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Kanchipuram Culture

Kanchipuram; the city of thousand temples and the conurbation greatly revered by the Hindus as the ‘Moksha Dayika Nagari’ is one of the leading pilgrim destinations of Indian peninsula greatly frequented by the devotees all round the year. Apart from its immense religious, historical, architectural and archaeological eminence what has brought Kanchipuram in the glare of publicity on the world front is its beautiful and high priced Kanchipuram or ‘Kanjivaram’ silk sari easily distinguishable by its wide contrast borders. The traditional occupations of the residents of Kanchipuram have been agriculture and weaving of the Kanjivaram Silk Saris. Approximately 5000 families of Kanchipuram are still involved in the business of weaving silk saris and the Kanchipuram Municipality owns about 25 silk & cotton yarn industries, 60 dyeing units, 50 rice mills and 42 other industries.
As the legend goes, the weavers of Kanchi are believed to be the descendants of the heavenly weaver of Gods; Sage Markanda. Kanjivaram Sari is naturally woven from the best quality silk yarns and they are considered to be of the highest quality amongst all the silk saris. A single Kanchipuram Sari can cost anywhere between 2500 rupees to 100000 rupees or more based upon the elaborateness of the design work, colors, patterns, the material that is used in decorating the saris such as gold thread, zari etc. and so on. Generally the Kanjivaram Saris bear the motifs of sun, moon, peacocks, swans, parrots, lions, chariots, coins, leaves, mangoes, etc.
The most noteworthy and traditional motif repeatedly spotted in a Kanjivaram Sari comprises of the jasmine bud woven within a round or a square frame. This pattern is locally known as ‘Mallinaggu’. ‘Thandavalam’ is yet another worth mentioning motif wherein parallel lines can be seen running across the sari. The Kanchipuram Sari woven with heavy silk and gold threads are deemed extremely special and they are worn only on religious and social occasions or festivals. From 2005 Kanchipuram Sari is protected by the GI Tag (Geographical Indication Tag) and it is also the first product of India that has successfully implemented the security protocol.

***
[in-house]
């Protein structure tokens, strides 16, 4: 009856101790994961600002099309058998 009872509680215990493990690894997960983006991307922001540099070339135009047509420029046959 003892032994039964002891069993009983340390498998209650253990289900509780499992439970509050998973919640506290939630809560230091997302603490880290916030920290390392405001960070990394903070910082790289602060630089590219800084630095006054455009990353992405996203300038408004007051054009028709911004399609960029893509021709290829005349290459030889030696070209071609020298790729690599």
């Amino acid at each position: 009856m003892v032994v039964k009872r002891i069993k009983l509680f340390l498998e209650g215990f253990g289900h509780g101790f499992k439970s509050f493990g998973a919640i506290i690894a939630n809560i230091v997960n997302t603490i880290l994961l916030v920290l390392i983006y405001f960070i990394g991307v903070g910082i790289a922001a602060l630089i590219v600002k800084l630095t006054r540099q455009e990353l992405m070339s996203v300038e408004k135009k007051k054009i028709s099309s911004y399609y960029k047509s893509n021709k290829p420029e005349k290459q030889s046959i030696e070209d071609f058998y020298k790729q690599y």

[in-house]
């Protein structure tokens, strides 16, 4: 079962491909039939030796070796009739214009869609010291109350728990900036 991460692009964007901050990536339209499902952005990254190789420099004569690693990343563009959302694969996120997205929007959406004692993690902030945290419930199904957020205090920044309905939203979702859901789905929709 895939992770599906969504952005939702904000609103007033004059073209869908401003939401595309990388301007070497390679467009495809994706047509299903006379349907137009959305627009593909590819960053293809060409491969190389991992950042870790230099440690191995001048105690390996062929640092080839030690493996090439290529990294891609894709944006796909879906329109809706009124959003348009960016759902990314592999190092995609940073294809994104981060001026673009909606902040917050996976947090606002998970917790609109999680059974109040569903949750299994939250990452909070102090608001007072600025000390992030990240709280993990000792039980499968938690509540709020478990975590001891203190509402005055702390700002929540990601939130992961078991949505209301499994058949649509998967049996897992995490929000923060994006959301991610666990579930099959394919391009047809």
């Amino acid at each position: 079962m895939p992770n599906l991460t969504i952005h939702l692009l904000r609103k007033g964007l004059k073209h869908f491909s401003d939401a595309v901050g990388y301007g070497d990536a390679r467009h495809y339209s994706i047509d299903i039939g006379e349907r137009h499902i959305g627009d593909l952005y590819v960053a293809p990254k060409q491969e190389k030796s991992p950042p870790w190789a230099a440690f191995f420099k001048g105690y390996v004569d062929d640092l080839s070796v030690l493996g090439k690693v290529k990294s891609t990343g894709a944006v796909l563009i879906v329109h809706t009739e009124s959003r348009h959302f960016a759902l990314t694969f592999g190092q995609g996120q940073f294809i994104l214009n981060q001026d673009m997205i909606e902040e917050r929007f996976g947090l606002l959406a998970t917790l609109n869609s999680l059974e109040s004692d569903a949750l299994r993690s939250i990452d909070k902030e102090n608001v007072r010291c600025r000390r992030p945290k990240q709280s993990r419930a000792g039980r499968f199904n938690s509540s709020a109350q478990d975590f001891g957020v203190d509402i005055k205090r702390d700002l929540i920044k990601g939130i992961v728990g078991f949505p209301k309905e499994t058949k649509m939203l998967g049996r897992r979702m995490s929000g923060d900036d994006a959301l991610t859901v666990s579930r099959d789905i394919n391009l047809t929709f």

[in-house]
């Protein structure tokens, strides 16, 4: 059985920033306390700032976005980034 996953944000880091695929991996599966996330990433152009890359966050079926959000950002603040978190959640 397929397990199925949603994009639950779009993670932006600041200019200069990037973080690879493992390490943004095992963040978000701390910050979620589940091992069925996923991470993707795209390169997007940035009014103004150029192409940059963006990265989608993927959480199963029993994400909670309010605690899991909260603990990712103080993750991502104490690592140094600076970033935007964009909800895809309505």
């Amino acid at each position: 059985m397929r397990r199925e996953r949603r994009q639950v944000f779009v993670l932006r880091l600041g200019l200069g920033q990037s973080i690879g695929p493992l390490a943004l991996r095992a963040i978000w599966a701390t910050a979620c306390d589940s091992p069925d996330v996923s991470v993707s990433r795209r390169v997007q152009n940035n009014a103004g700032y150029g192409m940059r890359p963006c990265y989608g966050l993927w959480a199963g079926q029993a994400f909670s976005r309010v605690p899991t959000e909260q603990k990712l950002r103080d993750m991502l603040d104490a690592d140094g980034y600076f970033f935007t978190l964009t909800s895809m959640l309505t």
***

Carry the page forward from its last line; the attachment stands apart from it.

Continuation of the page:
Kanchipuram is bustling with the deluge of devotees all twelve months of the year and the ambience is always that of the festivity. However, some of the major festivals celebrated at Kanchipuram include Brahmotsavam, Garudotsavam, Temple Car Festivals, Athyayana Uthsavam Silk Tourism Festival, Naynar Uryavan, Devadhiraj Mahotsavam, Sankara Jayanti, Shivratri, Thailiakappu, Pavithrothsavam, Sokkapanai, Float Festival, Vaikunth Ekadashi, Pongal, Hanuman Jayanthi, etc.
Brahmotsavam is celebrated at the Varadaraja Temple of Kanchipuram in the month of May (Tamil month Chitarai) on the auspicious occasion of Vaishakh Poornima. Commemorated in the honor of Lord Varadaraja along with His two consorts; Sridevi and Bhoodevi, this ten days long festival involves the ceremonial bath that is offered to the idol of the presiding deity on the banks of the Palar River. This ritualistic shower is followed by a grand procession that is carried out in really an ostentatious manner.
Garudotsavam also known as the ‘Garuda Sevai Festival’ is celebrated at the Varadaraja Temple of Kanchipuram in the month of Chitarai as a part of the 10 days long Brahmotsavam Festival. On this occasion other deities from the neighboring temples including Sri Srinivasa Perumal, Sri Lakshmi Narasima Perumal, Sri Kariayamanika Perumal and Sri Rajagopala Perumal arrive at the Varadaraja Temple on their Garudavahanam.
Temple Car Festival, also called ‘the Varadaraja Perumal Rath Yatra’ is organized on the 9th day of the 10 days long Brahmotsavam Festival when the icon of the Lord Varadaraja Perumal is carried in a pompous and pretentious procession. This procession is taken out on mammoth wooden chariots accompanied by the beat of drums and the chanting of the Vishnu Mantra.
The Naynar Uryavan Festival is celebrated in the revered memory of the 63 Naynar Saints when the idol of the Lord Ekamranath is taken around the city in a marvelous procession.
Devadhiraj Mahotsavam is celebrated once in every 40 years atop the Athigiri Mountain when the idol of Lord Vishnu reclining upon his celestial serpent Shash Nag is brought out only for 48 hours. The next Devadhiraj Mahotsavam will be celebrated in the year 2019.
The Float Festival is held at the ‘Varadaraja Temple’ during the months of February and November. The Sankara Jayanti is celebrated at the Kamakshi Amman Temple for 10 days. At the time of the Navaratri Festival, the temple is wonderfully decorated and the Goddess is bejeweled with dazzling gemstones, valuable ornaments and fine clothes. The Poojas performed at Kanchipuram follow the traditional ritualistic pattern and they involve decoration, devotion and merry making. The Mahashivaratri Festival is celebrated at the Kailasanathar Temple in the honor of Lord Shiva when the temple receives swarms of devotees alighting from all over the place. Kamakshi Ammam Festival is celebrated in the month of February while Panguni Uthiram is organized in the month of March of April.
Kanchipuram in Modern Culture: A Tamil film named ‘Kanchivaram’ was produced by a celebrated director ‘Priyadarshan’ and the story was based on the silk weavers of Kanchipuram and their social and economical condition during the pre-independence era. ‘Kanchivaram’ won the award of the ‘Best Film’ at the annual National Film Award.